Frankly, Disney couldn’t ignore the noise if it tried: Workers staged walkouts in March to push CEO Bob Chapek to take a stance against the “Don’t Say Gay” bill. It eventually worked; Chapek ended up apologizing for his earlier inaction and said he would increase the company’s support to advocacy organizations and pause political donations in Florida, which recently has included checks for Republicans such as Gov. Ron DeSantis.

IMAGE DISTRIBUTED FOR AIDS HEALTHCARE FOUNDATION - Advocates march at a rally at the Walt Disney Company in Orlando, Fla., spearheaded by advocates from AIDS Healthcare Foundation (AHF) on Thursday, March 3, 2022, in Orlando, Fla. The advocates targeted Disney in two near-simultaneous rallies in Orlando and Burbank, Calif., to urge Disney to publicly speak out to oppose Florida's hateful, homophobic "Don't Say Gay" bill targeting LGBTQ+youth, their families, teachers and school counselors that is currently pending in the Florida legislature. (Phelan M. Ebenhack/AP Images for AIDS Healthcare Foundation)

A protest outside Disney World in March

Phelan M. Ebenhack/AP Images for AIDS Healthcare Foundation

There are financial risks to taking a side, though not so much on the employee-wellness end. The costs of the abortion-access travel policy are likely nominal for Disney, which made over $2 billion in profit in the 2021 fiscal year. Some 80,000 of Disney’s 134,000 U.S. employees are in Florida, with tens of thousands more in California and New York. There are smaller numbers in over a dozen other states at Disney Stores, resorts, smaller corporate offices, and owned-and-operated ABC stations.

Florida has banned most abortions after 15 weeks, which is being challenged in court. The state saw 18.5 abortions per 1,000 women aged 15-44 in 2019. Among those, 2.3 percent were performed at 16 weeks or later, according to the Centers for Disease Control and Prevention. While admittedly imperfect math, those numbers and rates mean Disney could expect to pay travel costs of around 17 Florida workers per year.

It’s worth noting that even if the financial burden is lessened by an employer, time away from home and the logistics of arranging an out-of-state trip (not to mention requesting the benefit from HR) are other factors that could impact a person’s decision to seek the procedure. And while other states, such as Texas, have a smaller number of Disney employees, more restrictive bans will mean that a greater percentage of abortion-seeking employees may be forced to travel out of state.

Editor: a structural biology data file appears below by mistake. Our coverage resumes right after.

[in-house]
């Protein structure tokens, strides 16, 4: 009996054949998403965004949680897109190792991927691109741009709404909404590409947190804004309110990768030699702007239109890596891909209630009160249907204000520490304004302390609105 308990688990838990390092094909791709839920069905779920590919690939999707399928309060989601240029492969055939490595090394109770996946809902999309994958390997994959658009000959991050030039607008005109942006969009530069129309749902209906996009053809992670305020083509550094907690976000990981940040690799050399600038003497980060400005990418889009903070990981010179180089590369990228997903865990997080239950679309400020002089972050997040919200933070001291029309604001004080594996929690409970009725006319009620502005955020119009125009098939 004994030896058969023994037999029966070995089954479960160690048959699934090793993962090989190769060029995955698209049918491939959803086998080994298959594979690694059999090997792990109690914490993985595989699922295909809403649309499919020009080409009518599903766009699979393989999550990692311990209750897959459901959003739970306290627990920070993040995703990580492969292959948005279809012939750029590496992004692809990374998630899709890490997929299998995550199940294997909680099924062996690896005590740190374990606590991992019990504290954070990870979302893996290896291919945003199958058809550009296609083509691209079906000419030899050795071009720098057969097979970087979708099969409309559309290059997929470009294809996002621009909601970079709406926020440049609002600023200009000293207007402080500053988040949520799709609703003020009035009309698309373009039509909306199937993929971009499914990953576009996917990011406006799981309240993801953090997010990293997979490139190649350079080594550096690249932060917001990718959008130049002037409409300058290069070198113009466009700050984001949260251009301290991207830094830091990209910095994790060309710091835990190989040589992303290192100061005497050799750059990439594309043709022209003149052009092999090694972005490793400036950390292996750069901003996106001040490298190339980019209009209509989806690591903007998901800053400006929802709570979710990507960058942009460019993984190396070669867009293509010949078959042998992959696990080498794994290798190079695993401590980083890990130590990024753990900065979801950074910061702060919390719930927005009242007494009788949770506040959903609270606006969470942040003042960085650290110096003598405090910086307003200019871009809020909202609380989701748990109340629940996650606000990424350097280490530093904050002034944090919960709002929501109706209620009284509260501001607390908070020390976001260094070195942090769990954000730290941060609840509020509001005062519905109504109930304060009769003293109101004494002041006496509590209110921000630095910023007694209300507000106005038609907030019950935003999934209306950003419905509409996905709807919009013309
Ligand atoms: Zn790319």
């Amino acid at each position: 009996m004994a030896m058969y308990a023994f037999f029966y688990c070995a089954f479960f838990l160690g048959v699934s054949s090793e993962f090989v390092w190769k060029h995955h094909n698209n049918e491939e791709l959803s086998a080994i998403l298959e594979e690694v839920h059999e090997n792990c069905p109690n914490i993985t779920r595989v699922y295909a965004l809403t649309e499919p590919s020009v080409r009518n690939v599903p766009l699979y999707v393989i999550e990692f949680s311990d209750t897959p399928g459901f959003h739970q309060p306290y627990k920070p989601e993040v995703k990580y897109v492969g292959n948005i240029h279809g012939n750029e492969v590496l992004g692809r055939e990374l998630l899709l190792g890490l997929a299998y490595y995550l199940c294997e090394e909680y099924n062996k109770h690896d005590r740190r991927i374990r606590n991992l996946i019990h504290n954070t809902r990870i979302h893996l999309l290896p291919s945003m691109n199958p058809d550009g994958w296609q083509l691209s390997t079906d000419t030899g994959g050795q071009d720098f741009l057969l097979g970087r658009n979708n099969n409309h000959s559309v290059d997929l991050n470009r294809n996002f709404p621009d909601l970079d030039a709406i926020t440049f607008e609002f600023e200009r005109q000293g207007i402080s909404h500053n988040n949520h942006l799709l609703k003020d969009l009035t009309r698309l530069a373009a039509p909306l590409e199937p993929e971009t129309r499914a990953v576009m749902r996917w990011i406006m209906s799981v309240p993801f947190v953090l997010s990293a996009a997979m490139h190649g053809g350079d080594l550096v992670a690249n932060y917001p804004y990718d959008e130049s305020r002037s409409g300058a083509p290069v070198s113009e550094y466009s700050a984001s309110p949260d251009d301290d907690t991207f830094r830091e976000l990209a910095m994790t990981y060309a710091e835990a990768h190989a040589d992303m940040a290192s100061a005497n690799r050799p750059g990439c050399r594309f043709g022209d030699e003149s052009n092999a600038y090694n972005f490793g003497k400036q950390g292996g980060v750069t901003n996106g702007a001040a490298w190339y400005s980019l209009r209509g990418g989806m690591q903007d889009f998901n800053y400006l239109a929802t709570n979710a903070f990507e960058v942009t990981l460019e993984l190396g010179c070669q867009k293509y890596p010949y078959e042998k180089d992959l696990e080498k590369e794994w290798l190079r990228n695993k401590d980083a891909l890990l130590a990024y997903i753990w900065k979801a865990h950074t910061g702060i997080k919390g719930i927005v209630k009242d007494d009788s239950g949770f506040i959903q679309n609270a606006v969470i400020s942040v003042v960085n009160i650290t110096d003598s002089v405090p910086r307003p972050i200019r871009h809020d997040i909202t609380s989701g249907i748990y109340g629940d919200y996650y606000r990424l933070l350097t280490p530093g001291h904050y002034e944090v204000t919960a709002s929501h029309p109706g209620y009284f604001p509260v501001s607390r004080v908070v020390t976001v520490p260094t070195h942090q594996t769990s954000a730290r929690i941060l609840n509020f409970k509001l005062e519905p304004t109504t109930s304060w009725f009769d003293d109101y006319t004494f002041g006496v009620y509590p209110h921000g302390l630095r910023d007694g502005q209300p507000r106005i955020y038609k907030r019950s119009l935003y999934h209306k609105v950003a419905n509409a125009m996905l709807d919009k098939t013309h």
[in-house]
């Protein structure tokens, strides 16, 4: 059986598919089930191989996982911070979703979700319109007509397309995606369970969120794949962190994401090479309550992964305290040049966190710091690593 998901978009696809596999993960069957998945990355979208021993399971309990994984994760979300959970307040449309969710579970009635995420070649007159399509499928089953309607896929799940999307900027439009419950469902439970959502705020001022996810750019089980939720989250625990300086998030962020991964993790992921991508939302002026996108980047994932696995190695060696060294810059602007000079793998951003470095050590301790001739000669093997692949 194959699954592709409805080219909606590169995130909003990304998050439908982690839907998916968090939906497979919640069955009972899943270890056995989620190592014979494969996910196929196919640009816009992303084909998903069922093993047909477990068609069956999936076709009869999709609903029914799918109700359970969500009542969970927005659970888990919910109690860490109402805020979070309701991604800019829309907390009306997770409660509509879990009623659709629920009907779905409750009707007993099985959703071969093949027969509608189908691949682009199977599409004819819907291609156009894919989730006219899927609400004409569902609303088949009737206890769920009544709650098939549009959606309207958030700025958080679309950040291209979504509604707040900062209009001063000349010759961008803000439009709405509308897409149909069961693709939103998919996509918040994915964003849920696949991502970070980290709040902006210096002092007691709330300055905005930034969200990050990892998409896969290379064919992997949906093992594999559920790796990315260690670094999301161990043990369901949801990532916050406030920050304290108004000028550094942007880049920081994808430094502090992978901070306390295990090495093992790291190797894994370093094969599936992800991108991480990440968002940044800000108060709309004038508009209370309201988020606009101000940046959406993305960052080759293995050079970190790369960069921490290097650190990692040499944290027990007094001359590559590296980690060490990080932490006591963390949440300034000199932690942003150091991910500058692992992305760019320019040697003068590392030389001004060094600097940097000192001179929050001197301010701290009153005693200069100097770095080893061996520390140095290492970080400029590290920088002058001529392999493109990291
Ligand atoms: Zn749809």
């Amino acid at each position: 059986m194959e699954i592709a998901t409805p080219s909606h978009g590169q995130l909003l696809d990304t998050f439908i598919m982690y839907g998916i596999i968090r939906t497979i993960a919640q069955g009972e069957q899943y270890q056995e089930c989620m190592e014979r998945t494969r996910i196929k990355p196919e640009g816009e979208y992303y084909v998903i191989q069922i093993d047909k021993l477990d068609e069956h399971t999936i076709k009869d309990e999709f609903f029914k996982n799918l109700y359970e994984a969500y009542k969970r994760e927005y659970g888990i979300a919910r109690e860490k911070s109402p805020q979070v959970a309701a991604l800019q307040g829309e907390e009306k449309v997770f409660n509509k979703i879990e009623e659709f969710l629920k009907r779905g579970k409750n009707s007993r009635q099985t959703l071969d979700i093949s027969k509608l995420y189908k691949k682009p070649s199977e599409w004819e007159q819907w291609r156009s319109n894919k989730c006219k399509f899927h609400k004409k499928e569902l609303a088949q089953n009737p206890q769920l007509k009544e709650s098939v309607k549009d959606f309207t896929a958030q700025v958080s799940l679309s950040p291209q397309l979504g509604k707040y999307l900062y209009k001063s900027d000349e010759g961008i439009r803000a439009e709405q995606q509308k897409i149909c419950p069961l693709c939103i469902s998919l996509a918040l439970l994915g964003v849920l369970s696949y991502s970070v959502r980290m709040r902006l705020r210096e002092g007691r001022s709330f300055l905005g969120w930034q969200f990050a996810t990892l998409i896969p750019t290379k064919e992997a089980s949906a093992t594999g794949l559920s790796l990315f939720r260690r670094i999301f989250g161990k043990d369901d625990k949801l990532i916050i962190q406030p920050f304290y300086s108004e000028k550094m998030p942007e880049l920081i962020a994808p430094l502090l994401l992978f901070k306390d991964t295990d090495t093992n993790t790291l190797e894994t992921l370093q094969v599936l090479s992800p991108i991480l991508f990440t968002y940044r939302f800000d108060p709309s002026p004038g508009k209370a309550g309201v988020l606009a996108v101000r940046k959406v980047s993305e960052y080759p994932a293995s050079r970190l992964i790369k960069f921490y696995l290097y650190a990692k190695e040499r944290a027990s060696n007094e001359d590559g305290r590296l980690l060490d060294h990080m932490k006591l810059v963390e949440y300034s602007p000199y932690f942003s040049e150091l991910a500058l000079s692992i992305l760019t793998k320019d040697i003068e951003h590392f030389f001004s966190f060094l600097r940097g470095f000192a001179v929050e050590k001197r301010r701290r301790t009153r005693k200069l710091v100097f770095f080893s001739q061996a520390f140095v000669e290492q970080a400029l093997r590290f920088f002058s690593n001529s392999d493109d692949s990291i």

In Texas, a ban on almost all abortions is set to go into effect later this summer. The abortion rate was 9.5 per 1,000 in that state in 2019.

There are other costs Disney is weighing for its newfound voice. States including California, New York, and Massachusetts have enacted policies that shield doctors from consequences from providing abortions to out-of-state patients — with the idea that states with abortion bans would seek to prosecute doctors who perform the procedure on their citizens. It raises the question of whether those states could go after companies that offer travel assistance.

One cost to Disney is the potential loss of anti-abortion rights guests at its theme parks and consumers for its products, movies, and TV shows — an idea gleefully raised on “Fox & Friends” on Monday. On a lesser scale, there was blowback when Disney axed Gina Carano from “Star Wars” for comparing the plight of Republicans to being Jewish during the Holocaust. She’s since been embraced as an icon of the right: The Daily Wire tapped her as part of its ambitions to build a red streaming empire.

Taking a stand can also be good for business. McElhaney pointed to Dick’s Sporting Goods’ decision to scale back gun sales following the Parkland shooting in 2018. While the company lost millions in sales initially, revenues rebounded and profitability picked up thanks to the improved margins on merchandise that replaced guns. A precise comms strategy was key to making it all work, executives told researchers. (Like Disney, Dick’s also had a swift response to Roe being overturned: It’s providing up to $4,000 to employees who travel out of their homes states to seek an abortion.)

While McElhaney lauded the swift action companies took in response to the restriction of abortion rights, she said there’s much more corporations can do.

“What I have not seen is companies who have such a vast amount of lobbying and political heft” using it to push for change, she said. “What happens to the poor woman in rural Mississippi who doesn’t have a job and becomes pregnant?”